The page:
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FITZ-EUSTACE'S SONG.

(FROM " MARMION."]

W

HERE shall the lover rest,

Whom the fates sever From his true maiden's breast,

Parted for ever? Where through groves deep and high

Sounds the loud billow; Where early violets die,

Under the willow; Chorus. Eleu loro, &c.

Soft shall be his pillow.

There, through the summer day,

Cool streams are laving; There, whilst the tempests sway,

Scarce are boughs waving; There thy rest shalt thou take,

Parted for ever ; Never again to wake,

Never, O never. Chorus. Eleu loro, &c.

Never, O never.

Where shall the traitor rest,

He, the deceiver,
Who could win maiden's breast,

Ruin and leave her ?
In the lost battle,

Borne down by the flying,

Where mingles war's rattle

With the groans of the dying. Chorus. Eleu loro, &c.

There shall he be lying.
Her wing shall the eagle flap

O'er the false-hearted ;
His warm blood the wolf shall lap

Ere life be parted.
Shame and dishonour sit

By his grave ever :
Blessing shall hallow it,-

Never! O never ! Chorus. Eleu loro, &c. Never! O never !

Scott.

THE EXILE.

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THE swallow with summer

Will wing o'er the seas,
The wind that I sigh to

Will visit thy trees,
The ship that it hastens

Thy ports shall contain,
But me- -I must never

See England again.
There's

many

that
But one weeps alone
For the tears that are falling

So far from her own ;-
So far from thy own, love,

We know not our pain ;
If death is between us,

Or only the main.

weep there;

And dream upon

When the white cloud reclines

On the verge of the sea,
I fancy the white cliffs

thee.
But the cloud spreads its wings

To the blue heav'n, and flies.
We never shall meet, love,
Except in the skies.

Hood.

SONNET.

[LOVE'S CONSOLATION.)

W

HEN, in disgrace with fortune and men's

eyes, I all alone beweep my outcast state, And trouble deaf Heaven with my bootless cries, And look upon myself, and curse my fate, Wishing me like to one more rich in hope, Featured like him, like him with friends possess'd, Desiring this man's art, and that man's

scope, With what I most enjoy contented least, Yet in these thoughts myself almost despising ; Haply I think on thee,—and then my state (Like to the lark at break of day arising From sullen earth) sings hymns at heaven's gate ; For thy sweet love remember'd such wealth brings, That then I scorn to change my state with kings.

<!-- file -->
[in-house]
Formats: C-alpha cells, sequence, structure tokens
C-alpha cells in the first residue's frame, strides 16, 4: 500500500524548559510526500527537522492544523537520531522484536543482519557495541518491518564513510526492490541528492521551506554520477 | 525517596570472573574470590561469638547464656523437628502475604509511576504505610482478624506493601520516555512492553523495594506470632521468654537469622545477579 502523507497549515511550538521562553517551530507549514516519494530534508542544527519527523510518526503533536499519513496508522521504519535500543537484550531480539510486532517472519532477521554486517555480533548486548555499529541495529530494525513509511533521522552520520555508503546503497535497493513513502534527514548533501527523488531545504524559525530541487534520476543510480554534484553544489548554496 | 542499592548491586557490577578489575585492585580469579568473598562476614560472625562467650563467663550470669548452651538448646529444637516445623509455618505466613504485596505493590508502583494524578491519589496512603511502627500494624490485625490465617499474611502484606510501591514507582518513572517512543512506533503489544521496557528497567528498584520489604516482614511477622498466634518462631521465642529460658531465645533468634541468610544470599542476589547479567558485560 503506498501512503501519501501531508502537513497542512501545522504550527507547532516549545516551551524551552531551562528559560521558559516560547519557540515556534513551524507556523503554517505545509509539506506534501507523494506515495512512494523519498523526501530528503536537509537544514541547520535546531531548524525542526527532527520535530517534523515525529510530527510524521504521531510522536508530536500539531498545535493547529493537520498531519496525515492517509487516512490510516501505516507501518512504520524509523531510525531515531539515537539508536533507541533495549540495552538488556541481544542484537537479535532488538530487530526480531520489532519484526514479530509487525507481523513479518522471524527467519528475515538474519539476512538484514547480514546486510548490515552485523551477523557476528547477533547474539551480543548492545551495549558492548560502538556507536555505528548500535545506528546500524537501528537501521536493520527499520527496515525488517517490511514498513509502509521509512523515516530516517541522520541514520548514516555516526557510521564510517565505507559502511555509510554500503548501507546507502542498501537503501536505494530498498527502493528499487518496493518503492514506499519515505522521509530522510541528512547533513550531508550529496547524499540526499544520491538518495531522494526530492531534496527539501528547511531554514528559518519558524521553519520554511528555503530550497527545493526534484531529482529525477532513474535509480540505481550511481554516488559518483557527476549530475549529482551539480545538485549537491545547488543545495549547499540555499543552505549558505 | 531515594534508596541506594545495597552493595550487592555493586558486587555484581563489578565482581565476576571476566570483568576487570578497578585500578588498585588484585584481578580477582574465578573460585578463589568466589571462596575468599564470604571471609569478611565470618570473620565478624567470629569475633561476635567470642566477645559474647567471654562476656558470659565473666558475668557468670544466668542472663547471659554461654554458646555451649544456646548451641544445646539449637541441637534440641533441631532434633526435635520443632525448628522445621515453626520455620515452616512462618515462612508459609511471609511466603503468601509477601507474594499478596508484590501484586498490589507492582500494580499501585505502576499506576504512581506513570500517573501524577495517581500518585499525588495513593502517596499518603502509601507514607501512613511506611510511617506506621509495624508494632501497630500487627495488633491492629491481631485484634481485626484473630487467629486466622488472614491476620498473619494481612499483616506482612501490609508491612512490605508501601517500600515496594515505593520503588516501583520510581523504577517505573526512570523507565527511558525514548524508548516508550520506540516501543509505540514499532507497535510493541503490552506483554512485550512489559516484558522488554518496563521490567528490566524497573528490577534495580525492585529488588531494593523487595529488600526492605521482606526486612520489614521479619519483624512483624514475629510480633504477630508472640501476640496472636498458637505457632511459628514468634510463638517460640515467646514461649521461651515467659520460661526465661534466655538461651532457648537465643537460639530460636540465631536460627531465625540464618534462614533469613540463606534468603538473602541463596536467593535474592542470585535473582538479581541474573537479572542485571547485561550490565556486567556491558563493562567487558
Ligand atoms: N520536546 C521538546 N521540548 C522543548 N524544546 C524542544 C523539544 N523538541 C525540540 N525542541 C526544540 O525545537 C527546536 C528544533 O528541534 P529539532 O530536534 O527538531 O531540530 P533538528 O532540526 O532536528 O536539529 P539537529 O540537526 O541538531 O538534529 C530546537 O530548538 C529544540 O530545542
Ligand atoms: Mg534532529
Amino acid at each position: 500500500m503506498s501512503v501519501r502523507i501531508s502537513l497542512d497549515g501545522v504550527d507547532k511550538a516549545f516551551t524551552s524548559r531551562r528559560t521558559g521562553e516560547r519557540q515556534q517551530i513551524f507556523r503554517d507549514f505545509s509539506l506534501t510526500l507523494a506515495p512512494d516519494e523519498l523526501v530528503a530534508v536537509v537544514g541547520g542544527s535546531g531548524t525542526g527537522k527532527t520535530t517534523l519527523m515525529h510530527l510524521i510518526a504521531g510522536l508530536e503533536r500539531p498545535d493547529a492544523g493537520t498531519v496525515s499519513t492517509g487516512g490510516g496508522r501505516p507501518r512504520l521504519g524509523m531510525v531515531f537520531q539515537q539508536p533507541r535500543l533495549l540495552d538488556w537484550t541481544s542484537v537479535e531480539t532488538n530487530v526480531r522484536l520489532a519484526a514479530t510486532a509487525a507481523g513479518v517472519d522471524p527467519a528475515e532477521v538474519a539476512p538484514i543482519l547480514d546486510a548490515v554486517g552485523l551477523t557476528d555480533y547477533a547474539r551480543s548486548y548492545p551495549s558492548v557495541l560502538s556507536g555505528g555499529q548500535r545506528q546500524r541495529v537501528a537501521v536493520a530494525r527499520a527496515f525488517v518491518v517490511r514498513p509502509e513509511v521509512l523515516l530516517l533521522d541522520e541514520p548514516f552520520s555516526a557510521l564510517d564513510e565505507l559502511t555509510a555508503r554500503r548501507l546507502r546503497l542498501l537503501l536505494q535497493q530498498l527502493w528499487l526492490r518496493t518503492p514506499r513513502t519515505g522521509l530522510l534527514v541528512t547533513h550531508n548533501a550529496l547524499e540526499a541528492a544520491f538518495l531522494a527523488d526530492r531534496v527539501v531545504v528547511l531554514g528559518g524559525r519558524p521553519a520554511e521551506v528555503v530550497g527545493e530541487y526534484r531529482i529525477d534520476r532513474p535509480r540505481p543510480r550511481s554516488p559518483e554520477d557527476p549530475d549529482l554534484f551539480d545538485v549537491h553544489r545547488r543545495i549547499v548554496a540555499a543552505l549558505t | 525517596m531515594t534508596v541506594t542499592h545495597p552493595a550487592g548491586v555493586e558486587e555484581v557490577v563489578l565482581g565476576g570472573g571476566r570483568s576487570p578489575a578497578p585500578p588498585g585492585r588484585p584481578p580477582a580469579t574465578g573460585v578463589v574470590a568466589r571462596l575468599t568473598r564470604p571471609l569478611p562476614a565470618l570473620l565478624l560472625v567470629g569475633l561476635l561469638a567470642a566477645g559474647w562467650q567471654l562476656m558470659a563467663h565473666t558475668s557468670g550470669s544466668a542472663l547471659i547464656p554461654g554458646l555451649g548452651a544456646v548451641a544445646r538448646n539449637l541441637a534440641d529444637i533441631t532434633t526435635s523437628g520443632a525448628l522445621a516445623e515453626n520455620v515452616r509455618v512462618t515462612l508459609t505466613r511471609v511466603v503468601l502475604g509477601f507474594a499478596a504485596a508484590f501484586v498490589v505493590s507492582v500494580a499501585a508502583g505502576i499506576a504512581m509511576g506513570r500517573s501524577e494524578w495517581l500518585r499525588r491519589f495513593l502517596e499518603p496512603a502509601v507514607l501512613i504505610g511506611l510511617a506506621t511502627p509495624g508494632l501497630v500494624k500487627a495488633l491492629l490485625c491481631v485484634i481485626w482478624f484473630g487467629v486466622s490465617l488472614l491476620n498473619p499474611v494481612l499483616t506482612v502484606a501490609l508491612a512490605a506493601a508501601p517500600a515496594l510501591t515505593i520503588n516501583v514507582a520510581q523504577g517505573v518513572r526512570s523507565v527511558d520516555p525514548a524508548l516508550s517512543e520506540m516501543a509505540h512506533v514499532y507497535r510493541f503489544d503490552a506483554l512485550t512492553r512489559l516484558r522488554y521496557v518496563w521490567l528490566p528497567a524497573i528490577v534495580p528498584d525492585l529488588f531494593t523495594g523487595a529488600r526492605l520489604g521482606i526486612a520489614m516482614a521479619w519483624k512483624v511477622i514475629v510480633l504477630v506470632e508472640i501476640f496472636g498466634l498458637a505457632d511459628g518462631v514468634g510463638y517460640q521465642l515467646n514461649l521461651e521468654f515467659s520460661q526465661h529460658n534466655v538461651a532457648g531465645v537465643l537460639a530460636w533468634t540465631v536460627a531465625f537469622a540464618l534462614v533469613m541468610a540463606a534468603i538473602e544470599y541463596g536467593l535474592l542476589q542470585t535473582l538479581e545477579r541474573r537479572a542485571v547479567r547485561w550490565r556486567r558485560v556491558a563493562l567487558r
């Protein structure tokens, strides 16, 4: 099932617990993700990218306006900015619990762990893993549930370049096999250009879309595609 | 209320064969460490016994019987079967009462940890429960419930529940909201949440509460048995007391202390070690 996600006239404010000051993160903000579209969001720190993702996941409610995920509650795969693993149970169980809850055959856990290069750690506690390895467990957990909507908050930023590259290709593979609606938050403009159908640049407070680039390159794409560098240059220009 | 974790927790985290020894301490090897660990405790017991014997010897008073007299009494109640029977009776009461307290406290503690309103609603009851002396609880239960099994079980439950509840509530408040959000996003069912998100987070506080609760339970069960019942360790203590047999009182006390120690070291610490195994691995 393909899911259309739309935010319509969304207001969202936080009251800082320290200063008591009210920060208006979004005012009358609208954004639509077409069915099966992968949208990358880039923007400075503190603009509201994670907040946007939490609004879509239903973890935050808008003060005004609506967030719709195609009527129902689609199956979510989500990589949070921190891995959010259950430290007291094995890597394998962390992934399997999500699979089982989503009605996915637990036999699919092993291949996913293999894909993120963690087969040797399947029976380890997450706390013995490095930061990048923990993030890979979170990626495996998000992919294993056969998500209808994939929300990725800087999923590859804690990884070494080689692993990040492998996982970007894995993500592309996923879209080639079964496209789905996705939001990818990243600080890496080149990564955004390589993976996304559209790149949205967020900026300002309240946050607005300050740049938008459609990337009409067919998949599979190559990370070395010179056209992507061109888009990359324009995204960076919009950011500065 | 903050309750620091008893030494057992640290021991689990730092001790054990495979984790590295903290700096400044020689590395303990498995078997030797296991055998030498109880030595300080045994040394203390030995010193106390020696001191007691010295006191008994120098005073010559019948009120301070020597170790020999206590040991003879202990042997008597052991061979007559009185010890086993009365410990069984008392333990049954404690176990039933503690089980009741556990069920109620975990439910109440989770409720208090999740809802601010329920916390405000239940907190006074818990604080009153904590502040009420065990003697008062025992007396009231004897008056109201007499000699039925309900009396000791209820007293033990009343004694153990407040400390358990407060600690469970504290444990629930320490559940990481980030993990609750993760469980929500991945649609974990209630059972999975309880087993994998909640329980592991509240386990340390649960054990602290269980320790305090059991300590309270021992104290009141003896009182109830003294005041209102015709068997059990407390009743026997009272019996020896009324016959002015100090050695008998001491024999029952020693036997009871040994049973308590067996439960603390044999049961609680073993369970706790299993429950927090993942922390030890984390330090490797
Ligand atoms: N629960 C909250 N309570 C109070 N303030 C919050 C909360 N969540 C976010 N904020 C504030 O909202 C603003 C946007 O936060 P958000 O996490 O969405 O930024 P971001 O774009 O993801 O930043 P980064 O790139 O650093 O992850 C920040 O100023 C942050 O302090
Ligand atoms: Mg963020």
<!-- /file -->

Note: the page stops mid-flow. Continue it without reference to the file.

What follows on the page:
SHAKESPEARE.

O'BRIEN OF ARRA.I

(AIR

THE PIPER OF BLESSINGTON.")

TAL

ALL are the towers of O'Kennedy,

Broad are the lands of MacCarha,
Desmond feeds five hundred men a-day ;
Yet, here's to O'Brien of Arra!
Up from the Castle of Drumineer,

Down from the top of Camalta,
Clansman and kinsman are coming here,

To give him the Cead Millia Falta !?

See
you

the mountains look huge at eve-
So is our chieftain in battle!
Welcome he has for the fugitive,
Usquebaugh, fighting, and cattle.
Up from the Castle of Drumineer,

Down from the top of Camalta,
Gossip and ally are coming here,

To give him the Cead Millia Falta.

Horses the valleys are tramping on,

Sleek from the Sassenach manger;
Cre-aghts the hills are encamping on-
Empty the bawns of the stranger !
Up from the Castle of Drumineer,

Down from the top of Camalta,
Kern and bonaght are coming here,

To give him the Cead Millia Falta.

An Irish Chieftain, fighting against the English of " The Pale."

2 Irish words, meaning, “ A hundred thousand welcomes !” and pronounced like Kade Meel-ya Fault-ya.

He has black silver from Killaloe,

Ryan and Carroll are neighbours,
Nenagh submits with a pillaleu,
Butler is meat for our sabres !
Up from the Castle of Drumineer,

Down from the top of Camalta,
Ryan and Carroll are oming here,

To give him the Cead Millia Falta.
Scarce 'tis a week since through Ossory

Chased he the Baron of Durrow,
Forced him five rivers to cross, or he
Had died by the sword of Red Murrough!
Up from the Castle of Drumineer,

Down from the top of Camalta,
All the O'Briens are coming here,

To give him the Cead Millia Falta.
Tall are the towers of O'Kennedy,

Broad are the lands of MacCarha,
Desmond feeds five hundred men a-day;
Yet, here's to O'Brien of Arra!
Up from the Castle of Drumineer,

Down from the top of Camalta,
Clansman and kinsman are coming here,
To give him the Cead Millia Falta !

THOMAS Davis.

LORD AMIENS SONG, IN THE FOREST

OF ARDEN.

(FROM

AS YOU LIKE IT."]

I.

BLC, blow, thou winter wind!

Thou art
As man's ingratitude;

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